• Then use the end of the weight to push all the way from your L (on the stomach) to the pyloric valve to move any partially digested food in your stomach through  your valve into your small intestine.
  • Repeat several times.


ILEOCECAL VALVE RELEASE (do for 1-2 minutes)

Your ileocecal valve connects your small intestine to your large intestine. It’s located about 4 fingers down from your navel (c. 2″) + 4 fingers to your R. This valve opens diagonally toward your L shoulder.

  • Use the end of a 3 pound weight to push into the valve, up and diagonally in the direction of your L shoulder.
  • Use the end of the weight to push all the way from the  L side of your body on a horizontal line, along the small intestine, all the way over to your ileocecal valve on your R.







Reflexology is a therapeutic massage technique employing the application of specific types of pressure of hand, thumb and fingers to points on the extremities corresponding to a map of the human body’s reflex points.
This diagram shows where the reflexology point for the ileocecal valve is located – near the little toe side edge of the RIGHT foot, just above the heel:


(Source: green-holisticlifestyle.blogspot.com)
(Source: green-holisticlifestyle.blogspot.com)


Here’s a photo of reflexology pressure being applied to the ileocecal point on the sole of a person’s right foot:



(Source: www.energyforliving.com.au)


If you’ve ever had foot reflexology, you know that spots corresponding to organs and other parts of your body where you’re having difficulties may be tender and pressure applied to them can hurt – a bit or a lot.
The helpful aspect of this is that, you know when you’ve found the right spot when you’re doing reflexology on yourself.
My ileocecal valve has been malfunctioning so I decided to do some reflexology on myself. When I applied firm pressure on the ileocecal point, it felt quite tender – and the tenderness continued for a few minutes after I stopped. Just for comparison, I applied equal pressure on the same spot on my left sole. That felt good but not at all tender.
For people who doubt its efficacy, here’s the story of my first encounter with foot reflexology:
While on vacation with my family in Colorado, I had stomach flu or some other kind of digestive problem that caused great distress whenever I tried eating anything. I’d heard of reflexology and saw that the spa at our hotel offered it. It turned out their reflexologist was out of town that day but another experienced masseur, who could see how ill I felt, said he had a reflexology chart and would try if I was willing.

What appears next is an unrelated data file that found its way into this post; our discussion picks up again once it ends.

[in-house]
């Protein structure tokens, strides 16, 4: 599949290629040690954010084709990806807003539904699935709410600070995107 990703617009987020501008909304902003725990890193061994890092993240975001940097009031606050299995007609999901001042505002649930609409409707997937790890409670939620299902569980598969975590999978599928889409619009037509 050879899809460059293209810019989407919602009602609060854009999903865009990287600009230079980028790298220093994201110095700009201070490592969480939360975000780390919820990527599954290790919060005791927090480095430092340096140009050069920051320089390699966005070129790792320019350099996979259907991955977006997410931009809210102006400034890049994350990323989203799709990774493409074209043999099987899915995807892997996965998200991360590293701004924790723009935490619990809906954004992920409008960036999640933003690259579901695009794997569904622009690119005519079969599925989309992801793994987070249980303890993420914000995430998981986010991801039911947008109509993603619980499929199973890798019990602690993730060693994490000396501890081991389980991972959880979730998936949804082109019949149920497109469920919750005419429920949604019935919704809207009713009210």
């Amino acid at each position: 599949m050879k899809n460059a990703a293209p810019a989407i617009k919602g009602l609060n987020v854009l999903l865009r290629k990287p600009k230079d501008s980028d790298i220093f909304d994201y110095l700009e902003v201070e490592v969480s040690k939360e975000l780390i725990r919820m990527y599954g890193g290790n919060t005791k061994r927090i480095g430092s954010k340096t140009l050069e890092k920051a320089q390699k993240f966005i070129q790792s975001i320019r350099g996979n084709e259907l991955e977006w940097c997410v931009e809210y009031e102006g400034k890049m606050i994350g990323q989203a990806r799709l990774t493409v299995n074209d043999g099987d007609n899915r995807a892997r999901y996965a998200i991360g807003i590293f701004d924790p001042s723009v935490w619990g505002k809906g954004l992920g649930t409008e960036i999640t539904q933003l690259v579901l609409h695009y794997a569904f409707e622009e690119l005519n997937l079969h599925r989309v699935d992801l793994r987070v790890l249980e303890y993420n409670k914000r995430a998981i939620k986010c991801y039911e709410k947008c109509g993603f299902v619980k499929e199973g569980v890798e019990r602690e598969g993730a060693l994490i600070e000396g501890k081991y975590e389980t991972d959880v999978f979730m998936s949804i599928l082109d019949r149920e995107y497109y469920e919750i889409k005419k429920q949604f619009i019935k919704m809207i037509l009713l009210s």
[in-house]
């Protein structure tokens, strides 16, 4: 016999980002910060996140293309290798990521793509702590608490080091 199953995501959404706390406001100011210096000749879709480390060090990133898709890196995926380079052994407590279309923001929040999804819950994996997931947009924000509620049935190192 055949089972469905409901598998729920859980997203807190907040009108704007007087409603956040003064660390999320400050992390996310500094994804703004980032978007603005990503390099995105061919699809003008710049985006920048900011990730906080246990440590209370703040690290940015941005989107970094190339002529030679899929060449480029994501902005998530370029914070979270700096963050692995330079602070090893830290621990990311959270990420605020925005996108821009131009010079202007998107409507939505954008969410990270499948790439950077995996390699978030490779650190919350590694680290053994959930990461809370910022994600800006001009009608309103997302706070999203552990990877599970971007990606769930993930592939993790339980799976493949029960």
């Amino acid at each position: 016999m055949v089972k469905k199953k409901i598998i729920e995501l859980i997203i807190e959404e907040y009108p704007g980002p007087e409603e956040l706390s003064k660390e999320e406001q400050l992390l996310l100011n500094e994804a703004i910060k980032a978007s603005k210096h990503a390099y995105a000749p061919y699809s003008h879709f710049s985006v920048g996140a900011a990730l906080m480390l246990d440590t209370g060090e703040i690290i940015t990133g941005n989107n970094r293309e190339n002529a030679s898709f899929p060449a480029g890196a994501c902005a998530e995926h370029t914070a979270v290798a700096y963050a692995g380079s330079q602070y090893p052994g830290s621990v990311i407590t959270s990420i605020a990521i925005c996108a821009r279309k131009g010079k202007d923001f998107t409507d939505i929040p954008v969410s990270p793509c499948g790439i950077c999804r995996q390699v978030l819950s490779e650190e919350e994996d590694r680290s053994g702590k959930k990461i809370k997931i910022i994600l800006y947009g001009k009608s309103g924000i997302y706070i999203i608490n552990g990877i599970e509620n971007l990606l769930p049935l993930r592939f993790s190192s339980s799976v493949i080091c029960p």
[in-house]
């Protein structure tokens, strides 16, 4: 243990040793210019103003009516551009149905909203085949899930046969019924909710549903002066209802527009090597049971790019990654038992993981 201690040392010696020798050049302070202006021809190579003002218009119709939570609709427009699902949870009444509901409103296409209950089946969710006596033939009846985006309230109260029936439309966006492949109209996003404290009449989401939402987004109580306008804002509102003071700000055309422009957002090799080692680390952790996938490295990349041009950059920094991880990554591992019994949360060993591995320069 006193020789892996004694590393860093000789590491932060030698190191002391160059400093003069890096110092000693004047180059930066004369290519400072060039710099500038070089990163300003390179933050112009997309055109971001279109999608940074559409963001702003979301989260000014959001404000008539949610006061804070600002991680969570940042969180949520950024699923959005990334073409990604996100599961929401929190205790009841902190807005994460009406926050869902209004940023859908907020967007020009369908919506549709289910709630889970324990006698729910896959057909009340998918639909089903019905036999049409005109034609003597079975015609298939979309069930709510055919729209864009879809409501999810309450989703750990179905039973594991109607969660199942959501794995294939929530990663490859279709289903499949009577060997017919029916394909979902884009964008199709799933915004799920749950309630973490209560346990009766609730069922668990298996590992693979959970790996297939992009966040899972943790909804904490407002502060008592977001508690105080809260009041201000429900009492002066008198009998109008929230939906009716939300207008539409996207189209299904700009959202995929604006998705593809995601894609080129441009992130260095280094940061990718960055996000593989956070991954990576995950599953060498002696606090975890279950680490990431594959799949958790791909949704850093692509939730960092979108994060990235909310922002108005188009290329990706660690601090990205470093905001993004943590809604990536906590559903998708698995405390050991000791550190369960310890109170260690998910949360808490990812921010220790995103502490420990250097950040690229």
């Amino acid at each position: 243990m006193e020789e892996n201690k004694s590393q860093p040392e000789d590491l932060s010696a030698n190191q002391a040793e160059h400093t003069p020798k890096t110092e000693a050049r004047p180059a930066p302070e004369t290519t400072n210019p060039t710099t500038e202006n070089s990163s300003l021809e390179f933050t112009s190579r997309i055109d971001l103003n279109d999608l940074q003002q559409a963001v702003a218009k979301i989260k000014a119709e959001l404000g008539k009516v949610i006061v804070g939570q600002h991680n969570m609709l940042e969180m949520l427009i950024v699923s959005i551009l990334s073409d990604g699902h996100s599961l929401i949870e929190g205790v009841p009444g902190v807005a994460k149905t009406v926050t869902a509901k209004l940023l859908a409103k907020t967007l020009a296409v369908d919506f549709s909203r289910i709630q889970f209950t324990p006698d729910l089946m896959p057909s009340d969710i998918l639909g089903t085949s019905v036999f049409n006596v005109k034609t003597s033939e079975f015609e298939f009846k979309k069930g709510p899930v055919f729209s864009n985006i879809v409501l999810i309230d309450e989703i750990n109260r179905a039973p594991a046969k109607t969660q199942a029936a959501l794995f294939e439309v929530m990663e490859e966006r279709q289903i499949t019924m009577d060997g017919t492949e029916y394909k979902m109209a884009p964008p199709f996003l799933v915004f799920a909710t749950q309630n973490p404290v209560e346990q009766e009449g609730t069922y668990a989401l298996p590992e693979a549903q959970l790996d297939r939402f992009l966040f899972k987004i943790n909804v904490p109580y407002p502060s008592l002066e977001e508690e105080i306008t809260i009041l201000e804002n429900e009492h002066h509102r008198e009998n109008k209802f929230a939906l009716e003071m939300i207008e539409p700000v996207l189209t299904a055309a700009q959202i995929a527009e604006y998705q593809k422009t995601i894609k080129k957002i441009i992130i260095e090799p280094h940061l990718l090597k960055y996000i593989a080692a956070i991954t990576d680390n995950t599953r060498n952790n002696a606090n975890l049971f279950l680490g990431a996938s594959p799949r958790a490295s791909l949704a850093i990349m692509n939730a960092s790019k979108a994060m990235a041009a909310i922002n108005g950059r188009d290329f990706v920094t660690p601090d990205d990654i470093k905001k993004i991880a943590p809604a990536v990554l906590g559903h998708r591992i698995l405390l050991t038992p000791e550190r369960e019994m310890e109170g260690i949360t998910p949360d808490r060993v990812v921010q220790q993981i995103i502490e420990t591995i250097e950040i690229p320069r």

As he worked on my feet, most of the points he touched felt good – until he got to the digestive areas. (At that time, I had no idea where the various reflex points were located.) When he pressed there, they hurt so much tears came to my eyes. He said he knew those spots would be tender and was purposely using only a very light touch there, which he demonstrated on my arm, where I could barely feel it. So I let him continue, doing Lamaze breathing for the pain, eyes streaming the whole time.
When he was done, I found I was too weak to stand without assistance. So he helped me to a couch in the waiting room, gave me a cup of hot ginger tea, and let me sleep there until I woke up about an hour later – and discovered my digestive problem was totally gone!
I’ve been a big fan of foot reflexology ever since.
(Source: health.learninginfo.org)
(Source: health.learninginfo.org)
If you’re doing foot reflexology on yourself, a Thai Foot Massage Stick is useful. It lets you apply more pressure directly on a point than your fingers probably will.





(Source: theawareshow.com)
(Source: theawareshow.com)
The wonderful Donna Eden, author of several books on Energy Medicine, has another method for returning the ileocecal valve to its normal rhythm. I highly recommend watching this short video showing her teaching it at a workshop. Donna may be the most joyful person on the planet and is an excellent teacher.





When the severe bloating began, I consulted Dr David Miller, who explained that food was fermenting in my GI tract instead of digesting, causing the bloating. That made sense to me but I didn’t know how to stop the fermenting yet. I tried a variety of digestive enzymes that helped some but the problem continued.
I’m concentrating now on chewing my food thoroughly before swallowing, practicing ways to keep my gut from clenching – or relaxing it when I notice it has already clenched, and figuring out when and how often I need to do the release exercises.
Sometimes I use a 3 pound weight to release those valves as shown in the videos.
I also sometimes lie face down on a 4″ hollow, squishy, spiky ball and use the weight of my body instead of pushing with the weight. First, I place the ball under my pyloric valve and move my body on it from left to right to release the valve. Then I move the ball to under my ileocecal valve and roll that part of my body over it in a valve-toward-left shoulder direction to release the valve.
Here’s a picture of the ball I use, somewhat on the under-inflated side so it gives a bit as I lie on it:


4" squishy spiked ball

They’re called EduShape Sensory Balls, available from Amazon. The 4″ balls are the ones at the top  in the box:



If I’m out and about and can’t do the more thorough releases with either the weight or squishy ball, I use my hands: